Hoping to voice their opposition to a proposed CVS expansion on land just west of Chestnut Cemetery, a standing room only audience gathered for the July 11 Apalachicola city commission meeting.

But instead of a contentious back-and-forth with the project’s developers, the audience heard little more than an earnest appeal from the attorney representing CVS to incorporate the alleyway into their plans, followed by a short pronouncement from the mayor that any decision regarding the matter would not be taken up at this time.

“I would urge we wait until we get a review from the city planning staff,” Apalachicola Mayor Van Johnson told Carrabelle attorney Dan Cox following his presentation. “You have greater issues than this alley.”

In his presentation, Cox outlined the scope of the project between Eighth and Ninth streets, and between Avenues E and F. He said he was seeking permission to put improvements to the alley that runs through the proposed center of the property, between the two avenues.

Cox said the plans are to put in a gravel roadway for a portion of the alley, which could be used for parking or access to the building.

“We’re not here to talk about the site plan, or the size of signs or any of that stuff,” he said. “We’re prepared to talk about the alley.”

Cox said the alley is unimproved but has been used over time, and does not extend north of the property lines into what would be a portion of City Square. He said a drive-through lane for the proposed pharmacy would run east and west and cross the alley.

The attorney said the questions are whether a change would convert a public alley to private use, and what effect this change would have on the historic character of the area.

He said his research has found four instances where the city has approved improvements to alleyways, including one in 1985 to the Piggly Wiggly, in 1997 to a service station downtown and in 2006 by the Water Street Hotel.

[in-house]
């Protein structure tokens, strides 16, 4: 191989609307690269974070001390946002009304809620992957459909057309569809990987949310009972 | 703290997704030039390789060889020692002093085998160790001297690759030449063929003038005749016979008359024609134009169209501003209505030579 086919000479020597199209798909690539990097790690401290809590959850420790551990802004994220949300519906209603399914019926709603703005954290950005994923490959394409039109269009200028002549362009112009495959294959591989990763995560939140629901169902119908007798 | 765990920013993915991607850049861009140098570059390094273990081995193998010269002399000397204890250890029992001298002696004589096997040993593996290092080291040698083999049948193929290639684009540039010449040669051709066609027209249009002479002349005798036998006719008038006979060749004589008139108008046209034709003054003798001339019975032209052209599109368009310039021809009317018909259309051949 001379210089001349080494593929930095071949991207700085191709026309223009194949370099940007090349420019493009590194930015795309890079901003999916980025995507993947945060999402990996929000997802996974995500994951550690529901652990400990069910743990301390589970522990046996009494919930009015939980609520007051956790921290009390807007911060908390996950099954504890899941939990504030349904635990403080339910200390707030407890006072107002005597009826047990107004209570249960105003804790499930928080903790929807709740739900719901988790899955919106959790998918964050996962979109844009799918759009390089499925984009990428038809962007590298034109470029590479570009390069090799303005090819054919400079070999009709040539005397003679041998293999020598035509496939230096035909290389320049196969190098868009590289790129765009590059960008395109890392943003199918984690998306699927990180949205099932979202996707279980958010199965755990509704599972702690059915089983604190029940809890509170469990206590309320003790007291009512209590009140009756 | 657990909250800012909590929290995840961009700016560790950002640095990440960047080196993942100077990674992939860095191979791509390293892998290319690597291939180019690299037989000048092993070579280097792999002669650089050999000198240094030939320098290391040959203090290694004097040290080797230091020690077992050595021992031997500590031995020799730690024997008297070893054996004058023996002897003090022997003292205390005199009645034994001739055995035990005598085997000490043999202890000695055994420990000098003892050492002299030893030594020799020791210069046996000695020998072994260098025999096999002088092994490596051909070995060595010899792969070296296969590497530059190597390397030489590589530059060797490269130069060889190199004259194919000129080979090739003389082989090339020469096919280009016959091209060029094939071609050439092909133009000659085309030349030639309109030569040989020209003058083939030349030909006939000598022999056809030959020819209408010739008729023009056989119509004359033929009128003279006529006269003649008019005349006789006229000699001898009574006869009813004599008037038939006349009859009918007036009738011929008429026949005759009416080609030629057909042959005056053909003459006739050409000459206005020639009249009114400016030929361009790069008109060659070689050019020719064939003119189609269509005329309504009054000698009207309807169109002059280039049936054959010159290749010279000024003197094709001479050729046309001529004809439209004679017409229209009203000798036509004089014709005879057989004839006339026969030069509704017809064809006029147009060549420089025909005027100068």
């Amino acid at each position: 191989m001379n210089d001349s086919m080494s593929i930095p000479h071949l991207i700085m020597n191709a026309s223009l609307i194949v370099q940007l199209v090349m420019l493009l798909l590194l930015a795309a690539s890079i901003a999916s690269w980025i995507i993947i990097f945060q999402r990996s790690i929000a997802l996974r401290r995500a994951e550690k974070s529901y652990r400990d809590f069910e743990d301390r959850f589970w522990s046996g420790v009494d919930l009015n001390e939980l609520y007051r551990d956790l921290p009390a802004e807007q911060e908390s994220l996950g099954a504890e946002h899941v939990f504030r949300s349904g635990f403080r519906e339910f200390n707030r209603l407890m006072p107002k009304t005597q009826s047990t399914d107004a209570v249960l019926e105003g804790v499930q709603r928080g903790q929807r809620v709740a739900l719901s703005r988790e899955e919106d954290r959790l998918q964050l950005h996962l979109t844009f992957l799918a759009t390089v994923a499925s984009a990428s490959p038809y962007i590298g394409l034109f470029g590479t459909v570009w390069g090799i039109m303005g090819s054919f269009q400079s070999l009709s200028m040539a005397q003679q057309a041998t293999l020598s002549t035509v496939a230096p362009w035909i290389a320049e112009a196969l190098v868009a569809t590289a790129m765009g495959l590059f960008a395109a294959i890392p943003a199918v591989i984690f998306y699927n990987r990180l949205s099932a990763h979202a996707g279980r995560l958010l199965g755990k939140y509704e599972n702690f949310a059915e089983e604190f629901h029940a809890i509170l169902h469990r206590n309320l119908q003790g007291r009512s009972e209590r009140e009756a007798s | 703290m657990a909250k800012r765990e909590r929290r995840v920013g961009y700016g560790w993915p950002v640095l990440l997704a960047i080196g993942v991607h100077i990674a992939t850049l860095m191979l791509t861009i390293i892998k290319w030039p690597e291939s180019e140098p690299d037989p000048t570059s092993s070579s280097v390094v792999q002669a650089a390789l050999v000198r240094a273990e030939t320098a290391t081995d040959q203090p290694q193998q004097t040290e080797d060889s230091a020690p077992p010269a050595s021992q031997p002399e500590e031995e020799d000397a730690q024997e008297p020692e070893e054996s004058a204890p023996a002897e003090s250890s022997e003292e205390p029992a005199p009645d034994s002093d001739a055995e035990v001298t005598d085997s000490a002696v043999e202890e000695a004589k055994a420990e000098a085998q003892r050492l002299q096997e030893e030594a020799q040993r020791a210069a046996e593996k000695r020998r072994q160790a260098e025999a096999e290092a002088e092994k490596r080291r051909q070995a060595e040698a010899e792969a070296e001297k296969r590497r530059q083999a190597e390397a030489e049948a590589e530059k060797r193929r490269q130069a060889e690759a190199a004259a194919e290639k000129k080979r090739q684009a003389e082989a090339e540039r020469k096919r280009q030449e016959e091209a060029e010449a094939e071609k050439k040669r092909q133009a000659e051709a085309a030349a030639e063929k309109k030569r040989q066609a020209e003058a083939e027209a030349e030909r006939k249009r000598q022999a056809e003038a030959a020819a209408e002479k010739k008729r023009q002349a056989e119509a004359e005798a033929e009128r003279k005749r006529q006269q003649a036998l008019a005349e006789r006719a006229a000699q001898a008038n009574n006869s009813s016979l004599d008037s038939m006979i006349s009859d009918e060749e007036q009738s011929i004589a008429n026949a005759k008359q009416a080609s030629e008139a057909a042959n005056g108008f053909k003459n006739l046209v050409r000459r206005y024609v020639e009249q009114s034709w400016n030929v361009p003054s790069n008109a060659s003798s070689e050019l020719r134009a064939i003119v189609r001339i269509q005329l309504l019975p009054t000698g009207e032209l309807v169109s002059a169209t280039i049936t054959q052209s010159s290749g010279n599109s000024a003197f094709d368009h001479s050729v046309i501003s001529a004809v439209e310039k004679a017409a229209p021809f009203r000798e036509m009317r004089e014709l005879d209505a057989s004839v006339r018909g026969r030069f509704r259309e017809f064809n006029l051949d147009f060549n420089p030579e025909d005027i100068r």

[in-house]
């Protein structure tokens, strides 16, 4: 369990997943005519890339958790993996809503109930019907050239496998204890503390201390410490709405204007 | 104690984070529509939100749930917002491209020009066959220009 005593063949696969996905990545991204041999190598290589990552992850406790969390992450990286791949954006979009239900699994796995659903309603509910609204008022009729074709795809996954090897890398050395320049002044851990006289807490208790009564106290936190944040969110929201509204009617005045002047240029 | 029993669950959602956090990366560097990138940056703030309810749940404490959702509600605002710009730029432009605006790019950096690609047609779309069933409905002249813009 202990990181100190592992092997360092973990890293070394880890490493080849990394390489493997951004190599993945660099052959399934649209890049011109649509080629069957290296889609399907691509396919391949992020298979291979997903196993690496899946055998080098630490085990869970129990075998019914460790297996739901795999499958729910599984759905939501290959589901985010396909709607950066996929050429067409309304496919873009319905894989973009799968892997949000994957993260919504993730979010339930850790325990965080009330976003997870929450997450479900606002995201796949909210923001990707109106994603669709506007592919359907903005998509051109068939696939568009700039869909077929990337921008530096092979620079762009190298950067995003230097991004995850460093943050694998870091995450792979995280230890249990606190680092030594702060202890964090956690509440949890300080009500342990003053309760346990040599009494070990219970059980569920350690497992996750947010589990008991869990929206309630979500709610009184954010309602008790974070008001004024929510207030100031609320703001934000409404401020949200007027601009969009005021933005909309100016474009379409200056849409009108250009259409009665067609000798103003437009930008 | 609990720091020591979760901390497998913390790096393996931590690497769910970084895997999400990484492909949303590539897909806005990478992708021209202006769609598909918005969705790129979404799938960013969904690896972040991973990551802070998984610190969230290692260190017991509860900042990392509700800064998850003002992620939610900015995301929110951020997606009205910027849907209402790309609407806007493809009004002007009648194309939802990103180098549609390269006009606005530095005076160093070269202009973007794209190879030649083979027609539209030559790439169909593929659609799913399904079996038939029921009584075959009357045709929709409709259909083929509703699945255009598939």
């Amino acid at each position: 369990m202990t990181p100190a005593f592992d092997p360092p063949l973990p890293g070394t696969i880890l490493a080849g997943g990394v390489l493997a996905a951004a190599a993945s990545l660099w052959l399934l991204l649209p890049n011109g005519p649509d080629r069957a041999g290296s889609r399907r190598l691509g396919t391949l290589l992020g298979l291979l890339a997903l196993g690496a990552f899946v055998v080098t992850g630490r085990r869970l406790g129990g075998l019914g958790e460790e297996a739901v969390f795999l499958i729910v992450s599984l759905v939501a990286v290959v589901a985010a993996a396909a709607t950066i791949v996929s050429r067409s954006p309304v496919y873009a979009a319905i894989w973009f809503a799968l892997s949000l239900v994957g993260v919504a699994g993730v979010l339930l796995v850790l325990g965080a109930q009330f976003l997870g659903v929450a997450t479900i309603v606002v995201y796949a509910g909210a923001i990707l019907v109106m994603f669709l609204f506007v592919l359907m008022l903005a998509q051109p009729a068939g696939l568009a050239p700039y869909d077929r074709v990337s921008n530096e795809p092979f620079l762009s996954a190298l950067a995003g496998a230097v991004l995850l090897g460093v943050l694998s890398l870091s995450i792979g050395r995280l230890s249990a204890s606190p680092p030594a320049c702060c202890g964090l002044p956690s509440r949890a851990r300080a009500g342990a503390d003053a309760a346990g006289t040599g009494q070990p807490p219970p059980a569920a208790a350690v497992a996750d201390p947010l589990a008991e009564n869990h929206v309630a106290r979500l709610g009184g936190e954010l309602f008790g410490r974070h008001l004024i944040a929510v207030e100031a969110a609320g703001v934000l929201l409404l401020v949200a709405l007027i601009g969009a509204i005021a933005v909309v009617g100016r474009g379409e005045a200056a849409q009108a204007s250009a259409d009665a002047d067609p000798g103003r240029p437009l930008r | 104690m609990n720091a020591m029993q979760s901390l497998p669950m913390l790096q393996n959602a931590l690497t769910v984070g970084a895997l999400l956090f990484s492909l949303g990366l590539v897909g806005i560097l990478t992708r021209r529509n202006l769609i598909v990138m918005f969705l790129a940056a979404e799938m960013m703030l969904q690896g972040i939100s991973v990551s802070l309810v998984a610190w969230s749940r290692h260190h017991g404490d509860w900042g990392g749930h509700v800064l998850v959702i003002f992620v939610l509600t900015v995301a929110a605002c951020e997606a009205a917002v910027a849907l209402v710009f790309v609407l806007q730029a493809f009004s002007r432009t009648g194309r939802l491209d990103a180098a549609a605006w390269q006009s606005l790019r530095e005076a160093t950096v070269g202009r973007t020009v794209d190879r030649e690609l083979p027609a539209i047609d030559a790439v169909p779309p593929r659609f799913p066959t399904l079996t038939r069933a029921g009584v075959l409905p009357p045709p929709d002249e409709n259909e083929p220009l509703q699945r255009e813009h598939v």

“None of this created a great rush of people coming in to want to improve their alleys,” Cox said. “Historically what the courts have said is the traditional use of alleys is for utility ingress and egress, and that won’t be infringed upon.”

After the mayor told Cox it was premature for the city to consider the alley issue, City Planner Cindy Clark offered a few more details about the project.

“The city staff has almost completed its review, and we have contacted the stormwater engineer, and he’s almost completed review of the plans,” Clark said, noting the city’s stormwater rules are more stringent than state or federal laws.

She said plans have been submitted to the state’s Department of Economic Opportunity.

When asked by City Attorney Pat Floyd for her views on the alley issue, Clark declined to offer a direct opinion on what Cox had proposed.

“I think that it’s premature,” she said. “I think there are some site-specific conditions that have a bearing on the type of material being proposed.

“I think there is a presumption that if you would grant an easement (that other approvals would follow),” Clark said. “I am not sure we’re there yet. I think it would be premature to move forward until we have a better direction. There are zoning concerns.”